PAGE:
In 2007, Nathan Wolfe founded a non-profit called the Global Viral Forecasting Institute. According to a legacy website, the GVFI was “initially founded as an organization focused on the study of infectious diseases, their transmission between animals and humans, and the risk involved with their global spread.” (This is the initiative Google and the Skoll Foundation awarded $11 million to for research on a “pandemic early warning system.” If you need help thinking that through, start with contact-tracing – a natural angle for Google, which is all about data on you.)
In 2014, however (three years after publication of Wolfe’s Viral Storm), those areas of research were “shifted to Metabiota, an independent company that focuses on risk analysis associated with such diseases.”
This was at the same time, of course, that Hunter Biden hooked up with Metabiota, bringing the $500,000 investment by Rosemont Seneca and the firm’s capital fundraising effort. Emails from the Biden laptop, reviewed by the New York Post, indicate that “Hunter introduced Metabiota to officials at Burisma, the Ukrainian gas company where he was a board member, for a ‘science project’ involving biolabs in Ukraine.”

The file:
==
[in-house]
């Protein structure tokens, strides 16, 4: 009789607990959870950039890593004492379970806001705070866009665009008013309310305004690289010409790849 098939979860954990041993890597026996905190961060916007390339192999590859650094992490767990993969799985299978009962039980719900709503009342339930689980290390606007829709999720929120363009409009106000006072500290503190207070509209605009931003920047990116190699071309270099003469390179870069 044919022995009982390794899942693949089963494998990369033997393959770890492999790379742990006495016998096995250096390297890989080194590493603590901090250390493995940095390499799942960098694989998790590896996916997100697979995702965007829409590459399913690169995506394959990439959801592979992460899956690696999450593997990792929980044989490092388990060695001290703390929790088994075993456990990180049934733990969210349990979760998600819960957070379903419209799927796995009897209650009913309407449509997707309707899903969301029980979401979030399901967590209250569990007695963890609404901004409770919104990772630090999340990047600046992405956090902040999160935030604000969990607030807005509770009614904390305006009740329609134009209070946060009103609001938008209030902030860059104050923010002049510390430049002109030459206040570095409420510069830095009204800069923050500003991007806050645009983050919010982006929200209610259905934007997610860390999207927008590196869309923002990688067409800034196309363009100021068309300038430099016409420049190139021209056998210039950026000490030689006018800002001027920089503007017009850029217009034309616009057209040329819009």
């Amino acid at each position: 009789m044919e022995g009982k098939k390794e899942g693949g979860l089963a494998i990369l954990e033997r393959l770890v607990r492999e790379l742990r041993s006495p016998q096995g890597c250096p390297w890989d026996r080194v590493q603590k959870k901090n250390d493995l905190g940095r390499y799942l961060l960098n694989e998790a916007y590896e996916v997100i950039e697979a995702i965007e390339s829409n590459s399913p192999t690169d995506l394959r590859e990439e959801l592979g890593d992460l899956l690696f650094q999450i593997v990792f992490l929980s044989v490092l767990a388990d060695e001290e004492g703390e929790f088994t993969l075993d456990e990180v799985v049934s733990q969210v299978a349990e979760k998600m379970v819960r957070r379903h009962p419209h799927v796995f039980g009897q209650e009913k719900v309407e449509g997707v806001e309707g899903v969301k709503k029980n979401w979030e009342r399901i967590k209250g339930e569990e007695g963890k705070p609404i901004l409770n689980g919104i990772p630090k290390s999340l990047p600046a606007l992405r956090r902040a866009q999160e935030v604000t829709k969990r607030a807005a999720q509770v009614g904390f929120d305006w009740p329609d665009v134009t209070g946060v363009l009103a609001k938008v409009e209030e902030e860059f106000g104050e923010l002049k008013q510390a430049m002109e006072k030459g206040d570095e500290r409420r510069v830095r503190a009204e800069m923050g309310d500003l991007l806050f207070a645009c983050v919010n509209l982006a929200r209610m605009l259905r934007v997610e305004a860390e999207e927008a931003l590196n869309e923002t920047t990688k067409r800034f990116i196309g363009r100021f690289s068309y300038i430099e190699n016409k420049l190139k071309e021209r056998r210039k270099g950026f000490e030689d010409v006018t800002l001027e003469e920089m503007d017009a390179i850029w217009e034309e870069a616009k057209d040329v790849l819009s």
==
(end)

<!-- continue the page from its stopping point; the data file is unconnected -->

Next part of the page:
The Post continues: “A memo from a Metabiota official to the then-vice president’s son in 2014 said the company could ‘assert Ukraine’s cultural and economic independence from Russia.’”
Notably, these features applied to Metabiota in 2016 when it was awarded a NIAID grant in that fiscal year.
But the shift in emphasis at Wolfe’s non-profit, which was renamed Global Viral in the 2014 transition, is equally interesting. Its new research charter is described as “focusing on innovative and disruptive research in Ecology, Biodiversity and Public Health.” Under current programs, GV’s Boundaries of Life (BoL) program is described thus: “The Boundaries of Life (BoL) Initiative seeks to uncover highly divergent forms of life on earth and in doing so to advance microbiology and fundamental unanswered questions in biology…”